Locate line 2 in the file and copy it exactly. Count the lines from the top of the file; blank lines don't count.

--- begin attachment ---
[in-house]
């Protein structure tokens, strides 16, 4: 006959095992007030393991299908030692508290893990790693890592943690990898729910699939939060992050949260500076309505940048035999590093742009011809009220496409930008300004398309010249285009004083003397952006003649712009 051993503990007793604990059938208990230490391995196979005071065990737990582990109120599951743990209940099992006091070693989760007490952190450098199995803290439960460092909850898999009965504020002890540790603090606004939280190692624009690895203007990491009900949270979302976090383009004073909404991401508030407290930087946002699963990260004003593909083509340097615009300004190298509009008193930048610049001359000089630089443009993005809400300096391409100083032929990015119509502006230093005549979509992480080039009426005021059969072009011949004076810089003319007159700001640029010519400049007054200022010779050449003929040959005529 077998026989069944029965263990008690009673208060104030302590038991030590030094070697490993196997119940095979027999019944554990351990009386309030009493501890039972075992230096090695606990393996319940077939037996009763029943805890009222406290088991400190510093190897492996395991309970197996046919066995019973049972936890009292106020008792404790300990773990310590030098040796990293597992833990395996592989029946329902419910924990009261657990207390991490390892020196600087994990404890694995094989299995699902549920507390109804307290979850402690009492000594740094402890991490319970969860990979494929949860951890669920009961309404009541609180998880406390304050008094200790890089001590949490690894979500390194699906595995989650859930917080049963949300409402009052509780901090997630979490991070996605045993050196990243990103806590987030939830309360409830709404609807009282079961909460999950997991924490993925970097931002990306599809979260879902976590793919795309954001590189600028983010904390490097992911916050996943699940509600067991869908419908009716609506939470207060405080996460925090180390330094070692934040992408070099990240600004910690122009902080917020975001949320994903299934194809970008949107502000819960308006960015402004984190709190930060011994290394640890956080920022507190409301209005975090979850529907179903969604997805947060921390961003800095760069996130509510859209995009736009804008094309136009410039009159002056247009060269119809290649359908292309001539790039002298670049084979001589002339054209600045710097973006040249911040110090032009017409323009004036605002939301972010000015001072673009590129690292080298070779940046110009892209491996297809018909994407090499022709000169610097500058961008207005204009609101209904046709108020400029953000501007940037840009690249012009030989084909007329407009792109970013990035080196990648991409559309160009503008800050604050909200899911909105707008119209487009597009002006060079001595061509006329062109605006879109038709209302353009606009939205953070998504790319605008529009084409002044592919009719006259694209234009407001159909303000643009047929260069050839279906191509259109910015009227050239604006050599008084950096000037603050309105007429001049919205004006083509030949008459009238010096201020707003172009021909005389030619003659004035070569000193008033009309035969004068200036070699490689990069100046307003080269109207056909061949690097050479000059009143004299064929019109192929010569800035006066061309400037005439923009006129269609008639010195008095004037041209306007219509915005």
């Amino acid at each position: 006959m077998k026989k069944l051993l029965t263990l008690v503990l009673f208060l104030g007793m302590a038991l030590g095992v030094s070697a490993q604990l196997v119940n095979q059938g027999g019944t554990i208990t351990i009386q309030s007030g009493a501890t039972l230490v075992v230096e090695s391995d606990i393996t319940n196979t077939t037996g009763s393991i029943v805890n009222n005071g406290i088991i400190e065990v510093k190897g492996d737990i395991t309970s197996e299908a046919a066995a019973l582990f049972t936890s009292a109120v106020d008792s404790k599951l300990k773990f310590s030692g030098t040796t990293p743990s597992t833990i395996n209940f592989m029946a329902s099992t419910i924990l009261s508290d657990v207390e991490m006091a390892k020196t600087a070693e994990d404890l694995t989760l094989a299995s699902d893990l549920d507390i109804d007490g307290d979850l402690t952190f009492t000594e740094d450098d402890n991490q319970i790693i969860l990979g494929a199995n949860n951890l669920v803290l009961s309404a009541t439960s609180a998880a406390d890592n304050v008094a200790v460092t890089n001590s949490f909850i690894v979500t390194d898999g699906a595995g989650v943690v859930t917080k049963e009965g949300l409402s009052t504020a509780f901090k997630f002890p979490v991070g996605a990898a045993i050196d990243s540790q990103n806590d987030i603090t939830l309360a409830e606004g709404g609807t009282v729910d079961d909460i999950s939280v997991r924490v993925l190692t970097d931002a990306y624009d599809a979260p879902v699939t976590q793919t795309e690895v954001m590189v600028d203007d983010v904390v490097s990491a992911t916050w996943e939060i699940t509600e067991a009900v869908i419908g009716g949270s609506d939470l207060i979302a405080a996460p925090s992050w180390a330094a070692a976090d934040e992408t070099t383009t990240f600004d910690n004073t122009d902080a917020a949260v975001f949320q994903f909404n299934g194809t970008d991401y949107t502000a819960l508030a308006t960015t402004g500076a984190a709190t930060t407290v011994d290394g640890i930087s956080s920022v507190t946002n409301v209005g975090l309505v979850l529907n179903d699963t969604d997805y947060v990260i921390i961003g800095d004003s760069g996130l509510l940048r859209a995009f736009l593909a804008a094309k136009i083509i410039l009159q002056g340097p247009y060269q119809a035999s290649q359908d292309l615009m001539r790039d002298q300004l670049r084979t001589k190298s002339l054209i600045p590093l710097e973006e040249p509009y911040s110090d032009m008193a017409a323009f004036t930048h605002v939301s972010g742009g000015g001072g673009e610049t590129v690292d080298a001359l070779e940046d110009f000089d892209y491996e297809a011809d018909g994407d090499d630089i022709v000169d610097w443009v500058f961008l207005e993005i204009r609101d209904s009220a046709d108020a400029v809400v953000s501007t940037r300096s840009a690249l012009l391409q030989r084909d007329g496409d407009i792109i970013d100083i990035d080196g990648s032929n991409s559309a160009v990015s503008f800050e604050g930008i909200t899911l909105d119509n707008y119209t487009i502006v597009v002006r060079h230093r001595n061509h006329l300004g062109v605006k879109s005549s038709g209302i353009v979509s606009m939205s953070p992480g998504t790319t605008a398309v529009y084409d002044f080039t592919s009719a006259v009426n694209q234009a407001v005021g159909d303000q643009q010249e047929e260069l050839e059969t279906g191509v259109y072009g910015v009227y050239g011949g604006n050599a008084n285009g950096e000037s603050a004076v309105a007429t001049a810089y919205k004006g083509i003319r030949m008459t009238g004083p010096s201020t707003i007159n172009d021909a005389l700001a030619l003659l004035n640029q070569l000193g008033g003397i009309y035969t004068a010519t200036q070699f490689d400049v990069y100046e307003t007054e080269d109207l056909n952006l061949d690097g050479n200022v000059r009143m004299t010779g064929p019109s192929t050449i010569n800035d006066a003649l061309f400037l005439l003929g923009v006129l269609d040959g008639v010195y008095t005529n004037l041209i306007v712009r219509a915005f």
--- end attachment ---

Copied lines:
């Protein structure tokens, strides 16, 4: 006959095992007030393991299908030692508290893990790693890592943690990898729910699939939060992050949260500076309505940048035999590093742009011809009220496409930008300004398309010249285009004083003397952006003649712009 051993503990007793604990059938208990230490391995196979005071065990737990582990109120599951743990209940099992006091070693989760007490952190450098199995803290439960460092909850898999009965504020002890540790603090606004939280190692624009690895203007990491009900949270979302976090383009004073909404991401508030407290930087946002699963990260004003593909083509340097615009300004190298509009008193930048610049001359000089630089443009993005809400300096391409100083032929990015119509502006230093005549979509992480080039009426005021059969072009011949004076810089003319007159700001640029010519400049007054200022010779050449003929040959005529 077998026989069944029965263990008690009673208060104030302590038991030590030094070697490993196997119940095979027999019944554990351990009386309030009493501890039972075992230096090695606990393996319940077939037996009763029943805890009222406290088991400190510093190897492996395991309970197996046919066995019973049972936890009292106020008792404790300990773990310590030098040796990293597992833990395996592989029946329902419910924990009261657990207390991490390892020196600087994990404890694995094989299995699902549920507390109804307290979850402690009492000594740094402890991490319970969860990979494929949860951890669920009961309404009541609180998880406390304050008094200790890089001590949490690894979500390194699906595995989650859930917080049963949300409402009052509780901090997630979490991070996605045993050196990243990103806590987030939830309360409830709404609807009282079961909460999950997991924490993925970097931002990306599809979260879902976590793919795309954001590189600028983010904390490097992911916050996943699940509600067991869908419908009716609506939470207060405080996460925090180390330094070692934040992408070099990240600004910690122009902080917020975001949320994903299934194809970008949107502000819960308006960015402004984190709190930060011994290394640890956080920022507190409301209005975090979850529907179903969604997805947060921390961003800095760069996130509510859209995009736009804008094309136009410039009159002056247009060269119809290649359908292309001539790039002298670049084979001589002339054209600045710097973006040249911040110090032009017409323009004036605002939301972010000015001072673009590129690292080298070779940046110009892209491996297809018909994407090499022709000169610097500058961008207005204009609101209904046709108020400029953000501007940037840009690249012009030989084909007329407009792109970013990035080196990648991409559309160009503008800050604050909200899911909105707008119209487009597009002006060079001595061509006329062109605006879109038709209302353009606009939205953070998504790319605008529009084409002044592919009719006259694209234009407001159909303000643009047929260069050839279906191509259109910015009227050239604006050599008084950096000037603050309105007429001049919205004006083509030949008459009238010096201020707003172009021909005389030619003659004035070569000193008033009309035969004068200036070699490689990069100046307003080269109207056909061949690097050479000059009143004299064929019109192929010569800035006066061309400037005439923009006129269609008639010195008095004037041209306007219509915005």